Polska pomoc

Can we use aid to promote democracy?

Can we use aid to promote democracy?[1]

The panel's special guest - Maria Leissner, Sweden's Ambassador for Democracy - recalled that, several years ago, Sweden made efforts to make democracy part of the EU's development agenda, but to no avail. Poland's success cannot be overestimated. The debate summed up by the 6th edition of the EDD should serve as the basis for concrete action. Up till now, only 2% of ODA has been allocated towards democratic institution building, with only 0.09% going towards support for political parties and parliaments. There is little support for measures promoting access to independent sources of information. According to Ambassador Leissner, development cooperation should put equal emphasis on socio-economic and political-civic matters.

The panellists agreed that democracy should provide support for development, while each and every development aid measure should work towards strengthening democratic institutions at the local and national levels. Development aid should boost the ability of citizens to shape their own fate. The panellists agreed that the conditionality of aid is an instrument that limits the need to cooperate with undemocratic governments and should therefore be put to wider use. However, conditionality is less effective in light of the increasing role played by undemocratic governments - e.g. China - in development cooperation.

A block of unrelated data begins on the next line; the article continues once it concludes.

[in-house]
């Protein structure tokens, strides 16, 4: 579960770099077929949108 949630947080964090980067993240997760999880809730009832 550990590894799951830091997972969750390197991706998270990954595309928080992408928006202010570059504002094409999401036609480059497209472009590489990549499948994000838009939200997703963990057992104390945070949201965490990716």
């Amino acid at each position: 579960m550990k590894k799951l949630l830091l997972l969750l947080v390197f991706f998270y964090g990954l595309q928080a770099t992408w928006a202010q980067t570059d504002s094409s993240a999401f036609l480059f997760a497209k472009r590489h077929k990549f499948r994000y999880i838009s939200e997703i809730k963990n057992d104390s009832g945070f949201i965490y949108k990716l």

[1] Organizer: Polish Presidency Panellists: Martin Dahinden (Director General, Swiss Agency for Development and Cooperation), Ayo Obe (Trustee of the International Crisis Group), Xiao Qiang (Founder and Editor-in-Chief, China Digital Times), Kristian Schmidt (DG DEVCO KE), Krzysztof Stanowski (MFA Undersecretary of State). Moderator: Nazanine Moshiri from Al. Jazeera English.

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